Genetics and Epigenomics of Immune Function and Autoimmune Disease

Our group aims to understand the genome-wide regulation of human immune cell fate and function and the genetic and epigenetic basis of immune-mediated diseases by leveraging techniques in human genetics, epigenomic profiling, and CRISPR-based screening.

We are working toward understanding the genetic circuits that control human immune cell function in health and disease, including exploring the genetic basis of immune-mediated diseases, both monogenic and complex. We participate in collaborative research aimed at broadly understanding chromatin and gene expression regulation of human primary immune cells, allowing downstream annotation of candidate causal non-coding autoimmunity variants that appear to alter key immune cell cis-regulatory sequences. These systems-scale analyses implicate specific cell types, biological processes, and key non-coding sequences in autoimmunity.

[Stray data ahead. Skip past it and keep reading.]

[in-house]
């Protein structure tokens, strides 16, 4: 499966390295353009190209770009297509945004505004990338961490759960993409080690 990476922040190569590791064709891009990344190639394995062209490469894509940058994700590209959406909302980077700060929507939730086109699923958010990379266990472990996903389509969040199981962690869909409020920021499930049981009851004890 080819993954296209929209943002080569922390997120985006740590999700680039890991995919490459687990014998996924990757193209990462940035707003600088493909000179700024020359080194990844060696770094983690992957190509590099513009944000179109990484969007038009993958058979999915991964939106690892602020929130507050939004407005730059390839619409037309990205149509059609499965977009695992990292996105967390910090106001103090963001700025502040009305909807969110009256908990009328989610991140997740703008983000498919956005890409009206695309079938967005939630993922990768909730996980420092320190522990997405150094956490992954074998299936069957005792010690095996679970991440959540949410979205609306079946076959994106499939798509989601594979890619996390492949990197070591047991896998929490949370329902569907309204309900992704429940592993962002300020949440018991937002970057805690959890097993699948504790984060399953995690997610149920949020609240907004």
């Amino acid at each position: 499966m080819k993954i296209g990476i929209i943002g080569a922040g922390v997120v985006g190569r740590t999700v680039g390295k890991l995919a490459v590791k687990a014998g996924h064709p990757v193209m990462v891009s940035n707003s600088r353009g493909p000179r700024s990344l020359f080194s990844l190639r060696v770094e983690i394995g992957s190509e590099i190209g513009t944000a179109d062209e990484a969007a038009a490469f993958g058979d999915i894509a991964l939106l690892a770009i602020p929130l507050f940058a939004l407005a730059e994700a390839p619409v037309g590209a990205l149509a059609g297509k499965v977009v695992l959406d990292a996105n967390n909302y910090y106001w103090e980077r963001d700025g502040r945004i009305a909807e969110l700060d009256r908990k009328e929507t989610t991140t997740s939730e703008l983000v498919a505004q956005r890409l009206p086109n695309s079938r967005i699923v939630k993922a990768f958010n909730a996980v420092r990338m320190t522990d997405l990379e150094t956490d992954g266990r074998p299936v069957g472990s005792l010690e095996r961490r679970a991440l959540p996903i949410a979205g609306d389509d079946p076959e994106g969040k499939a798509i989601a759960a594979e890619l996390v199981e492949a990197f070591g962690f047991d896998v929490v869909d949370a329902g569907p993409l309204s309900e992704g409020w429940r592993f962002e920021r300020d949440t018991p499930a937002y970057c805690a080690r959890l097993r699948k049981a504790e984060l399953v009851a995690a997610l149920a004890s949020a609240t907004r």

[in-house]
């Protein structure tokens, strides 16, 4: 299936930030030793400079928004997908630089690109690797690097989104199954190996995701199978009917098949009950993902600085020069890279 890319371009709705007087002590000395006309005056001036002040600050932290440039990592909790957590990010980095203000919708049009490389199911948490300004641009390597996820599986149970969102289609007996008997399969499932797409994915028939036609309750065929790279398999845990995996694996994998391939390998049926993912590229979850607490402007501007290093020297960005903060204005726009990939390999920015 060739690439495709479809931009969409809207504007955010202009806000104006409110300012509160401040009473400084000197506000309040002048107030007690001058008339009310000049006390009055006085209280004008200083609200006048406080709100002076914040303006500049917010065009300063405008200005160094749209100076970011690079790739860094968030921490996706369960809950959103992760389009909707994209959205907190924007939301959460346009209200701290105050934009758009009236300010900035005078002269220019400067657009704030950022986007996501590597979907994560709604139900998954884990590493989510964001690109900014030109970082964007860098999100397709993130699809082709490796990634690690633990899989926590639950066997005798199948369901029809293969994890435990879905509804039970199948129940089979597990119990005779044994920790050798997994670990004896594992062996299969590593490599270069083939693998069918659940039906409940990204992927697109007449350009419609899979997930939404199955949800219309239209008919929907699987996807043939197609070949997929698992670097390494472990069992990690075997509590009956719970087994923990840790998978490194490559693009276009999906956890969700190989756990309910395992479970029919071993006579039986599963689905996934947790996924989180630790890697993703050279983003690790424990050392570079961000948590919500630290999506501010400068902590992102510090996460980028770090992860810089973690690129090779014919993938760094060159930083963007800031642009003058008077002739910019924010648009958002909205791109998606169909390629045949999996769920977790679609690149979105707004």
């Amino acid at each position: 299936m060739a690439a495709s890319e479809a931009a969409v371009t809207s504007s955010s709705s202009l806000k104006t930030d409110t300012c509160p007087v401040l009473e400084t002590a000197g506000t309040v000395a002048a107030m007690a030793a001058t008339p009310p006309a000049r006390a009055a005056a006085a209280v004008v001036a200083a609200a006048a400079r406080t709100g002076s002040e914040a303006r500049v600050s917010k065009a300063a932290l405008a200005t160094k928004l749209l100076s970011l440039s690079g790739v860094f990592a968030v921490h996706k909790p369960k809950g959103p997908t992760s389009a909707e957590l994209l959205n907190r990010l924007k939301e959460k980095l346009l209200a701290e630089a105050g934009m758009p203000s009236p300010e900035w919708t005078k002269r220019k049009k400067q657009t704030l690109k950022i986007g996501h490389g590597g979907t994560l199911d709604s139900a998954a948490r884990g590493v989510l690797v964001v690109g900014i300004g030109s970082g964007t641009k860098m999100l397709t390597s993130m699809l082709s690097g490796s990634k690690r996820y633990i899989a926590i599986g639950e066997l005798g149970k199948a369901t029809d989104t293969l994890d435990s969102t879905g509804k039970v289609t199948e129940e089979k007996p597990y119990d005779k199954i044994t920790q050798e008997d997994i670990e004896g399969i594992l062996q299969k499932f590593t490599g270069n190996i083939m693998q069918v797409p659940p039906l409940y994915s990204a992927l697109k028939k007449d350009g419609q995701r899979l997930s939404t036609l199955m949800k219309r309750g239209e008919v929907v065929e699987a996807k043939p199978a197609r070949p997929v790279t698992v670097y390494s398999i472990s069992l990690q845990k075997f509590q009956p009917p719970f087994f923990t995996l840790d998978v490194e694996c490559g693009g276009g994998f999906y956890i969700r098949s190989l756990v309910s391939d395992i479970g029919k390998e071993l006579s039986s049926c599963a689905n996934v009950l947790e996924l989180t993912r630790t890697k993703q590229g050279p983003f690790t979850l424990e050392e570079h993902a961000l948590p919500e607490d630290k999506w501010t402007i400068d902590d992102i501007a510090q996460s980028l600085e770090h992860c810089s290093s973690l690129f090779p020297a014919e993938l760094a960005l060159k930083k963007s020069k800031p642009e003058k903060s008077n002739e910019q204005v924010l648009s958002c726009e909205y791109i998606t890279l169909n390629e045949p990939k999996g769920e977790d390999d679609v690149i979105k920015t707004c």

Our expertise in CRISPR-based perturbations in immune cells allows us to directly test and manipulate the cellular effects of disease-associated variants, coding and non-coding. We have integrated CRISPRa with genome editing in murine models to decode regulatory elements controlling IL2RA, an immune homeostasis gene, gaining functional insights into an autoimmunity risk variant in that locus. Furthermore, we have been able to correct a rare IL2RA mutation in cells from patients with a monogenic autoimmune disease and are advancing this technology toward clinical trial.